Jim Ede was a writer, curator and ‘friend to artists’ who created Kettle’s Yard with his wife Helen Ede, an art teacher, by carefully positioning artworks alongside furniture, glass, ceramics and natural objects, with the aim of creating a harmonic whole.
William Congdon has been able to gather up the emotional essence of many centuries and has melted this vision into such a fantastic and beautiful dream that his paintings leave one breathless’ – Peggy Guggenheim
His vision was of ‘a continuing way of life … in which stray objects, stones, glass, pictures, sculpture, in light and in space, have been used to make manifest the underlying stability.’ This vision derived from his understanding of ‘art as a means to spiritual growth.’ From the early 1920’s onwards ‘he had been deeply interested in the spiritual and had developed a particular fascination for Asian and Middle Eastern cultures.’ His interest ‘was enhanced by his friendship with the painter and poet David Jones, as well as during the 1950s, the American painters William Congdon and Richard Pousette-Dart’; both of whose work ‘revolved … around transcendental themes.’
Ede befriended Congdon in America supporting him through his conversion to Roman Catholicism following which Congdon relocated to Italy focusing for a period on religious imagery and thereby losing his dealers and reputation. ‘Thanks to their friendship Ede amassed the most significant collection of works by Congdon in Britain;’ many of which have holy sites as their central focus.
Congdon first visited Ede at Kettle’s Yard in 1966. He described the house as ‘that prayer that you live’ and regarded it as a place where ‘art may truly breathe in God.’ In the collection gathered together in the house, Congdon believed that God was giving through Ede. An exhibition of Congdon’s work was curated by Ede at Clare College Cambridge in 1968 and this year (2019) saw a second such exhibition held at Jesus College Cambridge.
Congdon: American Modernist Abroad focused on the international experience of Congdon as a tireless traveller and artist. Congdon made his name in New York in the early 1950s before moving to Venice where he became a close friend of Peggy Guggenheim, who avidly collected his paintings. While travelling widely across several continents, Congdon’s base remained in Italy, and he eventually settled in the countryside near Milan. His work unites the abstraction of post-war modernism with more traditional themes of landscape and city views, always with a persistent spiritual element underpinning his art.
Congdon said of his painting process, ‘I always paint what I am, not what I see,’ making his crucifixion paintings, in particular, an existential experience: ‘The body I met is my own body hurting from sin, a body soaked with pain to the point of being unable to distinguish the body from the pain, as if the pain had become a body and not the body a pain… in short, I recognize that the Christ on the Cross is myself; that it is my sin that is nailed to the Cross! It is my own flesh that I paint with the certainty of the Resurrection within me.’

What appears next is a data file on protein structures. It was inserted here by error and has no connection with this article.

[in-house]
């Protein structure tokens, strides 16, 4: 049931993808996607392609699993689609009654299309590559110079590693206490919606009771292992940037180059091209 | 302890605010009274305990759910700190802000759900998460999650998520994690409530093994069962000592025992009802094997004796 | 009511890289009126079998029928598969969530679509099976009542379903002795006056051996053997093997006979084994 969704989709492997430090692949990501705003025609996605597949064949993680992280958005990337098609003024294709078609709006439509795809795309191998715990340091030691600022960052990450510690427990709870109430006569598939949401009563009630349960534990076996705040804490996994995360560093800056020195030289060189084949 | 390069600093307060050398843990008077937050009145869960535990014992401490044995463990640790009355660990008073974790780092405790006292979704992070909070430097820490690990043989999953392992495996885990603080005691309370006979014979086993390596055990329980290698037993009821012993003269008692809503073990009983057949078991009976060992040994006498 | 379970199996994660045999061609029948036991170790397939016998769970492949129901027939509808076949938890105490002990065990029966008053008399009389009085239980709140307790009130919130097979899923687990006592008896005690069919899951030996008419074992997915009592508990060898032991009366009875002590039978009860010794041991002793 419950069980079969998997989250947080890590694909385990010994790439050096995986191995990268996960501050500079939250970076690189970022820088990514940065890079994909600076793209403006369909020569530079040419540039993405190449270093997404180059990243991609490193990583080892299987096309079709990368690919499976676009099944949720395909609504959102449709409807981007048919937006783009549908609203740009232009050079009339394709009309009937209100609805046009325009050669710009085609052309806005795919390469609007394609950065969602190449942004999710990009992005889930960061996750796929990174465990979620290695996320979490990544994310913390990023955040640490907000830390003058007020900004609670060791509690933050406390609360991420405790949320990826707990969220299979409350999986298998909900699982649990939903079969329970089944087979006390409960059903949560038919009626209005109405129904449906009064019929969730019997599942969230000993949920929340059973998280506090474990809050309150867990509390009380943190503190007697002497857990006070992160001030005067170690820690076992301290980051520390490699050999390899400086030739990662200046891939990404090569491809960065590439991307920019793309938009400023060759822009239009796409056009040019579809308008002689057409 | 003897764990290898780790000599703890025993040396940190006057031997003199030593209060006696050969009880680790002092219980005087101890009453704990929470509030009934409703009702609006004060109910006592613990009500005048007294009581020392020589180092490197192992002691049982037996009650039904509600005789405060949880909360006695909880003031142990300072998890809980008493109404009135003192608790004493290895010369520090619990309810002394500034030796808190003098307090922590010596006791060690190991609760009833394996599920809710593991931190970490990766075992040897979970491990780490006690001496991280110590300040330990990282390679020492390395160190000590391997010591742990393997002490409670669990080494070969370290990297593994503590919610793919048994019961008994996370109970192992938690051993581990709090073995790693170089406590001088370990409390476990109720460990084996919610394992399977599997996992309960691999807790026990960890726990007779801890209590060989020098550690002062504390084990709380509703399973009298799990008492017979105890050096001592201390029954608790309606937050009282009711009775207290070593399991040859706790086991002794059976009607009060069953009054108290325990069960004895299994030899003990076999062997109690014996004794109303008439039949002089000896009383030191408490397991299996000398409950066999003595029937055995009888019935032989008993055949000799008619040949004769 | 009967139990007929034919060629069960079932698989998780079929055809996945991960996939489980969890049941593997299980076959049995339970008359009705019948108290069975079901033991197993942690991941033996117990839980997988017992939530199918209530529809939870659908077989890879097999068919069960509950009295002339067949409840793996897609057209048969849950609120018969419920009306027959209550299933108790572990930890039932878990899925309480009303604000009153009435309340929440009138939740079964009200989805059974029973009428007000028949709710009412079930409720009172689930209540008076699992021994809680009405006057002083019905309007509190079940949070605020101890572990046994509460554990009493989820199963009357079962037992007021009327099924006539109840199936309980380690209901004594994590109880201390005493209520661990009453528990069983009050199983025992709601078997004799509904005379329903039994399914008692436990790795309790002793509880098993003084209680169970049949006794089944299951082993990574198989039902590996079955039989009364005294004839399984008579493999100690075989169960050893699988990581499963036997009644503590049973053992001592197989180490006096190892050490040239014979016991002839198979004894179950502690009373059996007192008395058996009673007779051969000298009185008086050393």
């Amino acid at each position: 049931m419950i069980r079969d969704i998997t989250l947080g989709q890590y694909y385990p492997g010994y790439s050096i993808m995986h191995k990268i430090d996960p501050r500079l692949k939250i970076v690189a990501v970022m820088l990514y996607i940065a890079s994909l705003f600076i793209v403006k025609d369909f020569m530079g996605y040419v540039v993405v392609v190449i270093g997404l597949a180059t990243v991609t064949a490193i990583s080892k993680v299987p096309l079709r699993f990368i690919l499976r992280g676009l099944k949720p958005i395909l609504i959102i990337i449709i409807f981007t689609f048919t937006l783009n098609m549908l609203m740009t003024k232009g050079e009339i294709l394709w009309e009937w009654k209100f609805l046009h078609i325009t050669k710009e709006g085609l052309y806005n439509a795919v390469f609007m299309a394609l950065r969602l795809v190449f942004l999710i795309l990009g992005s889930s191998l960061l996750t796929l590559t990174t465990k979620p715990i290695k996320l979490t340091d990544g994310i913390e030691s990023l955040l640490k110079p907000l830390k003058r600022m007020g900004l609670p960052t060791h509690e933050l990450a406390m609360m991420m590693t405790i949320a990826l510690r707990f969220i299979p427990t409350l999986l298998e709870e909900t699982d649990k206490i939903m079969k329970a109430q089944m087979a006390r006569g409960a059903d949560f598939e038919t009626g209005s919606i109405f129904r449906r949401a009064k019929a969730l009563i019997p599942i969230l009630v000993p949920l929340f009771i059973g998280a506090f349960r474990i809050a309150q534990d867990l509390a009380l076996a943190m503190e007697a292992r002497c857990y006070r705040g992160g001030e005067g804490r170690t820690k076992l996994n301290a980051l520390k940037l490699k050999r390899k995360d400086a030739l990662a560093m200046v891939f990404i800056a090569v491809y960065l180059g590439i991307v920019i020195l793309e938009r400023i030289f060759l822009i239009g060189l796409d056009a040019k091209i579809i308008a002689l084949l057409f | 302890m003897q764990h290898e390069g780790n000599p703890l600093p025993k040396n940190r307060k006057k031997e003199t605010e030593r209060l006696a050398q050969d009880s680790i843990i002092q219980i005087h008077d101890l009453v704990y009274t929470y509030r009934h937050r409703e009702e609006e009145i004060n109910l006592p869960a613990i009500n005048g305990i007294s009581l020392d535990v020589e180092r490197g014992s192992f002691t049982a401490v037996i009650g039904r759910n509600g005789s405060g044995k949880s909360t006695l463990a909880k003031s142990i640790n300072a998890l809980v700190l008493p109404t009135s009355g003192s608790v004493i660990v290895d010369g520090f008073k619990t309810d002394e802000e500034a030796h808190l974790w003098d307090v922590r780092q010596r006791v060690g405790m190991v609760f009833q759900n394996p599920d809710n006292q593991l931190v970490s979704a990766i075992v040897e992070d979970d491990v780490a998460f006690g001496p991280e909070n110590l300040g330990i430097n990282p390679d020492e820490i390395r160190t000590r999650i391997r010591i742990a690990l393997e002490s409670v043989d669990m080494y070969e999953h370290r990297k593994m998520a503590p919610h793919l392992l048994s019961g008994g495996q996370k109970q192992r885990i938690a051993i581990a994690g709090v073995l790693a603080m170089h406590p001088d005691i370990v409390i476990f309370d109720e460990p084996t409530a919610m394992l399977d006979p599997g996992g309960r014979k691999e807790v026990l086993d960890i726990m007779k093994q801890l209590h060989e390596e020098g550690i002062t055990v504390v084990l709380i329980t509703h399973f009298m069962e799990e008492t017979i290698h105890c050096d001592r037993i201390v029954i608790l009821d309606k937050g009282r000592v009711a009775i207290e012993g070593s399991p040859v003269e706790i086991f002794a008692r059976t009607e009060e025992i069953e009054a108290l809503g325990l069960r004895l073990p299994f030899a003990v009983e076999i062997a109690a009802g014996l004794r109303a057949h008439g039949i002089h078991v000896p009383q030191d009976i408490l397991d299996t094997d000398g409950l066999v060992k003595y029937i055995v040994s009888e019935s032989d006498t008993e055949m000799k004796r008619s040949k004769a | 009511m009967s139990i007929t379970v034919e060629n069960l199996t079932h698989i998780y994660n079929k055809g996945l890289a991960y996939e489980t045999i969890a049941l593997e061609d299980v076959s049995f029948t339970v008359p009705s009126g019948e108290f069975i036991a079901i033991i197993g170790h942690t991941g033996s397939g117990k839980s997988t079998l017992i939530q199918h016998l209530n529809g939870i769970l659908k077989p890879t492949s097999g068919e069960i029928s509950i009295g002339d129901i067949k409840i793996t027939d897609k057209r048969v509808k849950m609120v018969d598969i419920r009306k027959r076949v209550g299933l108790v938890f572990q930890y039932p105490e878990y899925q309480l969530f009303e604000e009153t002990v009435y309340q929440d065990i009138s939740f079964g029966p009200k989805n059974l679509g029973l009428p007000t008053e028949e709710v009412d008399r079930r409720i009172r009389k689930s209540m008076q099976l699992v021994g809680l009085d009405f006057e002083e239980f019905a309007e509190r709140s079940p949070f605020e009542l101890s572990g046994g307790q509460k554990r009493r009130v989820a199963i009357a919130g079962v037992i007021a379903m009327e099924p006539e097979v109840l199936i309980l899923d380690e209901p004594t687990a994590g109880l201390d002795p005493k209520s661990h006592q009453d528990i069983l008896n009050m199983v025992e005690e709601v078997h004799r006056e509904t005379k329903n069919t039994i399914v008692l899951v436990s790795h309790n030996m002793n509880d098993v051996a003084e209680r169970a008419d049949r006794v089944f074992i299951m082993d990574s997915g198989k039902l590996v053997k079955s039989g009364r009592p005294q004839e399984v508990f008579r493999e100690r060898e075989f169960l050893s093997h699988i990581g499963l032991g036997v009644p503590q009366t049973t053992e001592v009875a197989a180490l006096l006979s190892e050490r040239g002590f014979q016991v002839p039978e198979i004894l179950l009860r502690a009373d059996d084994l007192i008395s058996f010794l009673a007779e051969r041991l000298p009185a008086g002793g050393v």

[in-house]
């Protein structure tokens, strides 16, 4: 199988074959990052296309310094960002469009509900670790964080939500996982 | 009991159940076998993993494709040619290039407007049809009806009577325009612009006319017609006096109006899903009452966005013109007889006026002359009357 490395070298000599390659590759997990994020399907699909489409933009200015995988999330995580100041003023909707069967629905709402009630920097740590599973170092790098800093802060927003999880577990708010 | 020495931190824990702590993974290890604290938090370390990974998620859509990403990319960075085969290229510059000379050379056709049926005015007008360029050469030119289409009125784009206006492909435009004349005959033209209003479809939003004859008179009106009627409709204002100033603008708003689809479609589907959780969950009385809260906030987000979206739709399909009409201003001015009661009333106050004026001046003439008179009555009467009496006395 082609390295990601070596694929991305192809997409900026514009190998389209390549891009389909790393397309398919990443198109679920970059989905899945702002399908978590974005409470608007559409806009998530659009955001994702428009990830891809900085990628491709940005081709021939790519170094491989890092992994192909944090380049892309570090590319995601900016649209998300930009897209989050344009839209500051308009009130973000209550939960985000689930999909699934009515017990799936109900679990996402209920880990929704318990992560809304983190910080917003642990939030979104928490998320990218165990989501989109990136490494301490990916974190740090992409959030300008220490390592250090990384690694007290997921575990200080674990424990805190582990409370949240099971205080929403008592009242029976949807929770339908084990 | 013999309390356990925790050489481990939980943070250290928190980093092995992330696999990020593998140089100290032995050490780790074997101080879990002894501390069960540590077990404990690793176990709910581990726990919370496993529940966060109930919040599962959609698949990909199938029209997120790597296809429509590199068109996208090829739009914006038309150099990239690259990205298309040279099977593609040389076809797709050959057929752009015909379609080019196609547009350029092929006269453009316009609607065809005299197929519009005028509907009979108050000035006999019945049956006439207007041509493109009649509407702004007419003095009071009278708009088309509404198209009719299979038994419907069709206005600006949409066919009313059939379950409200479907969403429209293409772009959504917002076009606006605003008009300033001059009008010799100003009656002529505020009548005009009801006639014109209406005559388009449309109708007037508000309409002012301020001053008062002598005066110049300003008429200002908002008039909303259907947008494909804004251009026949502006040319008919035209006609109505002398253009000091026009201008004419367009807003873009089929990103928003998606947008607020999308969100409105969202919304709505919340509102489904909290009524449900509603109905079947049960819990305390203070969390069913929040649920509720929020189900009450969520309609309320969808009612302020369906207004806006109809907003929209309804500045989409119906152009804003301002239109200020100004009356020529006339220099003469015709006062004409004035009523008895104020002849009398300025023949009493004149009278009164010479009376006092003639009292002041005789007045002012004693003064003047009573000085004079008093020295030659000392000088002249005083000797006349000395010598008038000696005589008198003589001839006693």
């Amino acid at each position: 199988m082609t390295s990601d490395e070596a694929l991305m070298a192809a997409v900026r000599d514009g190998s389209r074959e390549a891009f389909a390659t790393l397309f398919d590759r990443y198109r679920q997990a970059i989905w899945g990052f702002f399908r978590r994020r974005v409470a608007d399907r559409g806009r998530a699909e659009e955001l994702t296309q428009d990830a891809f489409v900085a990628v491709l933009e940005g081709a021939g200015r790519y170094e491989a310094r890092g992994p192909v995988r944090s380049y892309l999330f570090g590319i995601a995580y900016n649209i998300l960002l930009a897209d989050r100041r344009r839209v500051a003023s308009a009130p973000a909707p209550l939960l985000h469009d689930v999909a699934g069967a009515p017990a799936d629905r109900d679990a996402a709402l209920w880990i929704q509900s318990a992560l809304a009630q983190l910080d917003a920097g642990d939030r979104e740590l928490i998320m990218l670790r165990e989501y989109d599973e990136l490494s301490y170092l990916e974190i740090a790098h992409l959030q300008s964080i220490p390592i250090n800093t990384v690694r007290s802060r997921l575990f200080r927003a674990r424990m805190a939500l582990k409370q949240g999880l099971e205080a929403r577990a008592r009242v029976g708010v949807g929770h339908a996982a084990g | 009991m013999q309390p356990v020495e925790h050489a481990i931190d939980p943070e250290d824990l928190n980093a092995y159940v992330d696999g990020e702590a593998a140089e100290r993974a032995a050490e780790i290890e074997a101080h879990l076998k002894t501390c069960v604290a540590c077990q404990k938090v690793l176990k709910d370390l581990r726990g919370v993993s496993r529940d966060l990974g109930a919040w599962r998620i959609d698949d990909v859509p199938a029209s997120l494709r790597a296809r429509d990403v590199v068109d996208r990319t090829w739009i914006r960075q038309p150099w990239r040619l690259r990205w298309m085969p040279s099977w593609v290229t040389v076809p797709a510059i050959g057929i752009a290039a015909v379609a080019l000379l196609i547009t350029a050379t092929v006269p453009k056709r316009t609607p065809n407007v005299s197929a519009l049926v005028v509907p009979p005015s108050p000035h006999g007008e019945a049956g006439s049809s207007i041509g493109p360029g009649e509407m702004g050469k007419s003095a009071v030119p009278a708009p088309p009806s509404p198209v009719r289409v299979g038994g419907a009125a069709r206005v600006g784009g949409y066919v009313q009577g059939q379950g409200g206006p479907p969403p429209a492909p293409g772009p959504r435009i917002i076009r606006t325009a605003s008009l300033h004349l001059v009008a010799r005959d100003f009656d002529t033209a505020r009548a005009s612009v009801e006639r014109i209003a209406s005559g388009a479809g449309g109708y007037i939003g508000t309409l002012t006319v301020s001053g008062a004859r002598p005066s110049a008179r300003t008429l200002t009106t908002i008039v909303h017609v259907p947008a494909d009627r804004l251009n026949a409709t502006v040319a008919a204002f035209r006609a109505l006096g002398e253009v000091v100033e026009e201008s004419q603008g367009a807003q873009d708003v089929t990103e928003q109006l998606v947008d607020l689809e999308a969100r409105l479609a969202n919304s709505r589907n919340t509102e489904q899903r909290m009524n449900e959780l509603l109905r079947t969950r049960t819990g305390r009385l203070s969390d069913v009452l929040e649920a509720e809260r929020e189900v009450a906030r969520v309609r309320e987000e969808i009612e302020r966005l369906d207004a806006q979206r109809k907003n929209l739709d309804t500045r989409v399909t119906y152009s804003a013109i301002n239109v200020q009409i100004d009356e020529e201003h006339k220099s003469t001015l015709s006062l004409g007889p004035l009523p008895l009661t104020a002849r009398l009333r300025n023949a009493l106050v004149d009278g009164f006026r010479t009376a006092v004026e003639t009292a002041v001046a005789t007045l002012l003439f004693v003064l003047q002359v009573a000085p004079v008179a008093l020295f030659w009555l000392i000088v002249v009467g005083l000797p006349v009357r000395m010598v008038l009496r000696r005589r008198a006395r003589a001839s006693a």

These works are among the most tactile Congdon created. Congdon typically constructed paintings by scraping thick layers of oil paint on a prepared blackboard into which the outline of the subject would then be scored. There was both physicality and tactility about this approach which meant that Congdon put his entire self into the work, as indicated in his injunctions to: ‘Use a knife – never a brush which only compromises. A knife constructs! – without tricks. Don’t presume to pick, mix, choose your colours, but toss a sea and fish for gold in it. It comes with courage and freedom. Don’t mix colours – mix ideas, feelings.’
In his book A Way of Life, Jim Ede described Congdon’s rich use of paint as flowing ‘sometimes like molten lava’ and solidifying ‘into the wonder of stone.’ Congdon also used a similar metaphor writing of Crocefisso No.90 (1974) that ‘It is all a flat squashed dry lava flow, but trampled, as if the traffic of sin had crossed over it until the body became a stain.’
Congdon’s crucifixions are among the most original and profound responses to the central act and image of Christianity to be found among within modern art. While the collection of his works at Kettle’s Yard focuses instead on city and landscapes, we are fortunate to have a substantive collection of work in the UK by this overlooked and misunderstood artist who, as Congdon: American Modernist Abroad has demonstrated, is ripe for re-evaluation.
William Congdon was born in Rhode Island, USA, and studied at the Pennsylvania Academy of Fine Arts. He began to paint whilst studying English and Spanish literature at Yale University. Following war service as an ambulance driver in Africa and Italy, Congdon returned to New York, where he began to paint semi-abstract landscapes and urban scenes. In 1950 he returned to Italy, accompanied by Kettle’s Yard creator Jim Ede, and painted intensively in Venice and Rome. In the late 1950s, he settled in Italy and converted to Catholicism, and there is a persistent spiritual element underpinning his art. He lived in Assisi in the 1960s and 1970s, painting a series of pictures of Venice and Subiaco. From 1979 he lived in a monastery in Gudo Gambaredo, near Milan where he died in 1998. – Biography Courtesy Kettle’s Yard
Words: Jonathan Evens Photos Courtesy Kettle’s Yard